First of all, you’re at the mercy of that moment of clarity. Remember that moment Ellen?

    Dr. Peele hasn’t had a moment of clarity when it comes to drinking so he doesn’t know what it is. But you and I do. That moment is entirely different from other important moments. I don’t believe it is God that intercedes. I only know that I am not in control of when that moment arrives. I promise you it is the same for everyone.

    I too wanted to be like people around me and have a glass of champagne at family events or when rubbing shoulders with my colleagues. I had read that people did this in Dr. Peele’s literature. So that’s what I did. I raised a glass to celebrate when it was announced my husband won an award. The next 14 years of my life are marked with failed attempts to get sober again.

    Dr. Peele do you remember your advice to me?

    “Carol, you’re not going to like my advice but I think you should go back to AA.”

    I told you that I had tried that and it wasn’t working. That was about year 4 in the long hopeless and shame laden 14 years. I spent thousands of dollars on private treatment, natural remedies and I did continue going to AA picking up those stupid 24 hour chips. Finally, one morning I woke up not just hating myself and the things I had done the night before. There was something else which a review of the literature fails to explain.

    I don’t know what that turning point is and the details for everyone are different but the feeling is the same. The world goes really quiet. It’s peaceful but eery. Dr. Peele can’t produce this moment for people and you’ll shake hands with the Devil before it happens to you again.

    The thing he doesn’t notice in your question is crucial for you to think about and I wish someone had pointed it out to me. Why does an event look more fun if you can have a glass of champagne. I’ve been sober 8 years now and I was just at such an event before COVID-19. I go to bars to listen to music, festivals to dance late into the night (Blues is my favorite), and I attend events with my colleagues who like the rest of the world are obsessed with fine wines. I never notice the alcohol. I don’t care about it. I know for absolute sure that it won’t change the event or make it any more fun. In fact, while watching Neil Young four years ago at the New Orleans Jazz Festival, I realized I had actually missed many intensely thrilling moments that music and dancing can cause because I was too high or drunk. I was high on life in that moment and it was way better.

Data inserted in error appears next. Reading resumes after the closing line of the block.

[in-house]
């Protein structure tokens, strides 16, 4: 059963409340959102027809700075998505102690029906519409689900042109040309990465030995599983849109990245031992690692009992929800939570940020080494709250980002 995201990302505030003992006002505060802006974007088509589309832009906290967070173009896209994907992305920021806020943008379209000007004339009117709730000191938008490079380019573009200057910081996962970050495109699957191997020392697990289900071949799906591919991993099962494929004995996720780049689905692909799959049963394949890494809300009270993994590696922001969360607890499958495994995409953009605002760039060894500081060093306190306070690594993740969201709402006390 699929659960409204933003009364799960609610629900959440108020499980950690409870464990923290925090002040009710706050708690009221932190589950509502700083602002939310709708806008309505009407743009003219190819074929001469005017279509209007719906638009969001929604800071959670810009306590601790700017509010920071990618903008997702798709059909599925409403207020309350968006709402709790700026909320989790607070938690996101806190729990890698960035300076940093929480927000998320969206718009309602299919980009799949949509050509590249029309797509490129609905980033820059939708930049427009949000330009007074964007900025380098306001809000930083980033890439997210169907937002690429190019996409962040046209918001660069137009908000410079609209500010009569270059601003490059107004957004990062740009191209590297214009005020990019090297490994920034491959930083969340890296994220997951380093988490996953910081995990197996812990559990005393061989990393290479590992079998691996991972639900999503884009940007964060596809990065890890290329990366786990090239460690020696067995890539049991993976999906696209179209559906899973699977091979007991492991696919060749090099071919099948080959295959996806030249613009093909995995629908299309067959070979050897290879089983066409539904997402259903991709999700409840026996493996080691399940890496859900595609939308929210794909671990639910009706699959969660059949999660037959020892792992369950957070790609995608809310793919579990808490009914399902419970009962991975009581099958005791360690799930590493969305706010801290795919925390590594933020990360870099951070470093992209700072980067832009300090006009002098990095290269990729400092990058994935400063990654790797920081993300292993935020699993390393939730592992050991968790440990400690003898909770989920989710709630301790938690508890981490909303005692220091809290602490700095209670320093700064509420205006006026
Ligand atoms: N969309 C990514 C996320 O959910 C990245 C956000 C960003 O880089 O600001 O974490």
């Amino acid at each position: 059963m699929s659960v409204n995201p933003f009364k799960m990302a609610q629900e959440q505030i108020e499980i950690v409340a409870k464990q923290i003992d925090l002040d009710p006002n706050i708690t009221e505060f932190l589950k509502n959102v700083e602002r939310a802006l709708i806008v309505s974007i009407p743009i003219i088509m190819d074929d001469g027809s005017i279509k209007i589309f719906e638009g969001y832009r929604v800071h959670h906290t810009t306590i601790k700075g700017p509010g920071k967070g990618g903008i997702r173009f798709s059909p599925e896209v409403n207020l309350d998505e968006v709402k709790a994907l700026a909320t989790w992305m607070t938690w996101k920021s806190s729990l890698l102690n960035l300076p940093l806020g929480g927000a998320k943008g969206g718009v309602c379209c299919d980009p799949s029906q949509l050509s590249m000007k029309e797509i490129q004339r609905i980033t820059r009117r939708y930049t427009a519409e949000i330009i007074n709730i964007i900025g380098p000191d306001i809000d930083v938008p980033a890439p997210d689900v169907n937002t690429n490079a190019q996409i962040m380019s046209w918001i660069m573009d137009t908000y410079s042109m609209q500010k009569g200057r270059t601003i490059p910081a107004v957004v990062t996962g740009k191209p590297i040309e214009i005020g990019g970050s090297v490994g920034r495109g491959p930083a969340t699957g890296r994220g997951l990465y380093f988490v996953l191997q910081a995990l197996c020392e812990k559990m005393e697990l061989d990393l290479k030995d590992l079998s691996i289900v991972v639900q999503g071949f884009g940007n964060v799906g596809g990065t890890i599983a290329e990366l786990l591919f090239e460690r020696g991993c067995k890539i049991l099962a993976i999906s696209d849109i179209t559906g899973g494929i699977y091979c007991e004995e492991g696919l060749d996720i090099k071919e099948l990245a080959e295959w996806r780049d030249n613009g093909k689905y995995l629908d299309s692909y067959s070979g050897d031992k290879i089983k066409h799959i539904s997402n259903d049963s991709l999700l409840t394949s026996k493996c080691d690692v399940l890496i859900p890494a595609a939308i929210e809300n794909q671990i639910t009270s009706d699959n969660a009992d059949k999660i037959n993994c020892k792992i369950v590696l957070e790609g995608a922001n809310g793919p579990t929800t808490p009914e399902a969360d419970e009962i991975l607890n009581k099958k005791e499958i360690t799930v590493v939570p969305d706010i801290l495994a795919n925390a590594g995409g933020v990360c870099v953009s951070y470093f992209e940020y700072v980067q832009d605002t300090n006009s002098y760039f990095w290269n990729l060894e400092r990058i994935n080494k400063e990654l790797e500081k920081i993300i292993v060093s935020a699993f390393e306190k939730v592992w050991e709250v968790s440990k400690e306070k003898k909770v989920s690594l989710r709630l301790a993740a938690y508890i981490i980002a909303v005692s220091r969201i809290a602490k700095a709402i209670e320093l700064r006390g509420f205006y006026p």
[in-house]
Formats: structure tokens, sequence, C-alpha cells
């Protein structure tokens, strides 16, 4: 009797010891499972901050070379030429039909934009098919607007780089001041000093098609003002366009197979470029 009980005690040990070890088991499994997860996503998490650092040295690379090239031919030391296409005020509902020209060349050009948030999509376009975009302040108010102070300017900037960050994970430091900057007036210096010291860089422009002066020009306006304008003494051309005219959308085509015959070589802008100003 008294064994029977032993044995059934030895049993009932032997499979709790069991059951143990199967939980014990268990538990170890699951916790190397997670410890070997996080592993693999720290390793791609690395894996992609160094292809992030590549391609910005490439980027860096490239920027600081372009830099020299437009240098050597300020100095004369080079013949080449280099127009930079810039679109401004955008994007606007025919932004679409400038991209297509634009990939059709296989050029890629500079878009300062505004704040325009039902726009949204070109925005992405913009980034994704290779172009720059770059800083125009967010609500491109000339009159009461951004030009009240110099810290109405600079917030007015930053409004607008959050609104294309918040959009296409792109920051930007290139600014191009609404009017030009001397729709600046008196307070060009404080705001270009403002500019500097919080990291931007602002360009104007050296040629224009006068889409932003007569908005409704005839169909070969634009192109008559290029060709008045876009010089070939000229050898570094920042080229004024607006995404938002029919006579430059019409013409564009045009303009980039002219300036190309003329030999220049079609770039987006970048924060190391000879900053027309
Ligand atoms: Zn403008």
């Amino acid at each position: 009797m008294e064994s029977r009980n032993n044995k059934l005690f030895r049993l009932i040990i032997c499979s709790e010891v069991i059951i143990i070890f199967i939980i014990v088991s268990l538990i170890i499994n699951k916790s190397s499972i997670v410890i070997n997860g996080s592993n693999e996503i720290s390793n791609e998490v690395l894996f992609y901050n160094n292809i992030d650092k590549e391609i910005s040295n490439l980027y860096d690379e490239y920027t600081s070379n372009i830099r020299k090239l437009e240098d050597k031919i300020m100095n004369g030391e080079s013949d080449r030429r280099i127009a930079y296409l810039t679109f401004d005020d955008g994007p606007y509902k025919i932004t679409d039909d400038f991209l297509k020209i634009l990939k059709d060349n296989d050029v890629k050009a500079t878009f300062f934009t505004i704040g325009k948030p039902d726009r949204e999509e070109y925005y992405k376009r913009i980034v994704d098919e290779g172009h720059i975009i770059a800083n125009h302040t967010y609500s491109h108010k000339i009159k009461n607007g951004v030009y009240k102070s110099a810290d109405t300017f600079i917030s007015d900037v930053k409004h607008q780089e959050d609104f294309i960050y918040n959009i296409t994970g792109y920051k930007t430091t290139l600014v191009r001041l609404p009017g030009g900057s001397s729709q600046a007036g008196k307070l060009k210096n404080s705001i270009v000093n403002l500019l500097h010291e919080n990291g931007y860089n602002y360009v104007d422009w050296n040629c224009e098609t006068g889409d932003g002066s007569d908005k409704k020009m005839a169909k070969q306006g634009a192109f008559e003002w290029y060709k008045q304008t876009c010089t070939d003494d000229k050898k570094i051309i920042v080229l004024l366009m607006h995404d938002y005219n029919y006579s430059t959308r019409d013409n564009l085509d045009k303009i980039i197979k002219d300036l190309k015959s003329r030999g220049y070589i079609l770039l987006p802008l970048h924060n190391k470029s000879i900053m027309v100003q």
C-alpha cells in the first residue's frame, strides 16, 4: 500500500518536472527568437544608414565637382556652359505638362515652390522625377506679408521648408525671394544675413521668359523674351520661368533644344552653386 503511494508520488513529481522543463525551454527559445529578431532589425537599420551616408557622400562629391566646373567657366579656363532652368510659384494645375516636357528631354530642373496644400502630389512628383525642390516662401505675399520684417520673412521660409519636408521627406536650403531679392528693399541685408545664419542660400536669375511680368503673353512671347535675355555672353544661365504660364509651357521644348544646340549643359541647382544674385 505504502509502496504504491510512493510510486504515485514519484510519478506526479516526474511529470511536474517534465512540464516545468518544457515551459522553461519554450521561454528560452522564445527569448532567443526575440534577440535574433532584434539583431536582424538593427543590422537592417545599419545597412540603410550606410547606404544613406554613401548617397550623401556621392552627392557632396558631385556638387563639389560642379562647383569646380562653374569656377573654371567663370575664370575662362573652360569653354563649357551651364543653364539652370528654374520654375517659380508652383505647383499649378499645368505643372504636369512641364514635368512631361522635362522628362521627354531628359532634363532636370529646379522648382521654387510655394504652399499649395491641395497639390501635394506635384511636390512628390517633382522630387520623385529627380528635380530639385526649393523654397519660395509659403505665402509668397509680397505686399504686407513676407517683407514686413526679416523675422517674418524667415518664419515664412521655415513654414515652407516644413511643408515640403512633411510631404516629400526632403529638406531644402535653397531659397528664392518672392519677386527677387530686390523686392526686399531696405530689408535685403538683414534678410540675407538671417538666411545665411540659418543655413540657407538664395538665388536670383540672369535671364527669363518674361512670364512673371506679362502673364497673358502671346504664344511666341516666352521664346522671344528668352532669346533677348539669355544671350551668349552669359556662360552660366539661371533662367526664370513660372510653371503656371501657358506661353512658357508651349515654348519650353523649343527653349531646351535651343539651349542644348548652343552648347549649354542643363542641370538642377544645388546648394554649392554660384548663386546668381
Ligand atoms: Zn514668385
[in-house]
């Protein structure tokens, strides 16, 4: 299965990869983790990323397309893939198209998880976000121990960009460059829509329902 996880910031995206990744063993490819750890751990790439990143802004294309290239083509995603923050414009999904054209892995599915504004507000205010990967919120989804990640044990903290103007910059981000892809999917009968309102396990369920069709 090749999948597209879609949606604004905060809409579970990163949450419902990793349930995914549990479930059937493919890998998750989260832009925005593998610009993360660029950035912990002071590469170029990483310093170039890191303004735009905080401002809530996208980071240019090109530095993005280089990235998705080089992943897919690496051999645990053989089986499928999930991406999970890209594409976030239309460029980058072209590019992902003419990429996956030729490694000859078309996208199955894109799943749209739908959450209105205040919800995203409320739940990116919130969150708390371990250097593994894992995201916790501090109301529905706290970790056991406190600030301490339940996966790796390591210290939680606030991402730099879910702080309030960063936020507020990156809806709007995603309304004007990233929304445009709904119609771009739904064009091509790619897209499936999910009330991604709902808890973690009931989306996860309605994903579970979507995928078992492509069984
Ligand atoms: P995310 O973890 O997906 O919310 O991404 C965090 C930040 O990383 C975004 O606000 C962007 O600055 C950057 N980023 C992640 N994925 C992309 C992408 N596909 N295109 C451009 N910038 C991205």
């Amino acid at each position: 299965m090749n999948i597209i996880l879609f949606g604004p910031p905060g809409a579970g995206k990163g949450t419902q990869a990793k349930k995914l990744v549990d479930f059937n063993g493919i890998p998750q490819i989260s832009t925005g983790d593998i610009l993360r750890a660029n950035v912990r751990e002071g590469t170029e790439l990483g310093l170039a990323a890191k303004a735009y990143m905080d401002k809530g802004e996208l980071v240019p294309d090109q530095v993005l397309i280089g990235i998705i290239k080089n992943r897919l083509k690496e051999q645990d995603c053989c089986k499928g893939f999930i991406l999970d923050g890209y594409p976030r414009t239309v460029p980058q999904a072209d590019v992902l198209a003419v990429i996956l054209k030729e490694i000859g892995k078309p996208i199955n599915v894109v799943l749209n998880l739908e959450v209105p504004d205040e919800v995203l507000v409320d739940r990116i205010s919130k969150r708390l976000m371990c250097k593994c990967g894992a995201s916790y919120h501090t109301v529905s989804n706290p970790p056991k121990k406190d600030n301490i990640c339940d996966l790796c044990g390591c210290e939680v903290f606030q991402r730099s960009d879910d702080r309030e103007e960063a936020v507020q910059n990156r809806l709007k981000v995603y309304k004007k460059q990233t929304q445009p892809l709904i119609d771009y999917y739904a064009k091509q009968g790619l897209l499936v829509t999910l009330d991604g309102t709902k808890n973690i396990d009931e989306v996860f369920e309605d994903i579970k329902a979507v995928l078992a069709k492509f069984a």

I still hate most of what I hear in Alcoholics Anonymous. It’s a load of shit written by White males almost 100 years ago. So what? Rewrite it. Go to an Atheists, Agnostics and Freethinkers AA meeting on Zoom. Go to Rational Recovery. There’s a Buddhist approach too and there’s Women for Sobriety.

    This is another important moment for anyone thinking about drinking after long-term abstinence. Even if you turn out to be the one that drinks like a normal person (and I would love to see a study that proves this is possible as opposed to single case studies) is it really worth the risk? Given there are so many more important things you can experience at a social event than tipping your glass; catching up with a family member, connecting with a relative who just had their first child, or having a last conservation with someone who is moving soon or worse is going to die and you don’t know yet.

    That happened to me two years ago at Christmas. It was the last time I saw my Mom before she was rushed to hospital. I saw her again but she was so drugged she didn’t really recognize me. I knew my Mom was sick and I was sober so I was thinking about sitting close to her, holding her hand and talking to her about how much I loved her, not how I could get another drink.

    If psychologists, doctors, or psychiatrists knew how to make it safe for us to drink again there would be a landmark study. Anything else is just a theory. Don’t risk abstinence over a theory or a case study. Dr. Peele knows it is unethical to present case studies (that’s one story as opposed to a clinical trial).

    There are billions of better things you can do with your time. If it’s not being a normal caring human being the last time you see your Mom I guarantee there’s something just as important; especially given we have entered a very dark period in history.

    • websiteni-admin says:

      Opening quote in Stanton’s forthcoming memoir: My Quest to Change How We See Addiction:

      Stanton to bartender/musician friend: “I don’t care if you quit drinking, cut back, drink the same and take care of yourself, or mix and match. I just want you to be okay.
      Friend: I know that and I appreciate it.
      Stanton: Of course, if you join AA, we’re through.
      Friend: (Laughing) I know that too.

  • Alberta Sequeira says:

    I’m not an alcoholic but lost my husband and adult daughter from alcohol abuse. Everyone is different with what they can and can’t take with drinking. I look at it this way. First, I have not struggled with this problem so I’m not a professional or a user to know what you are all going through mentally and physically.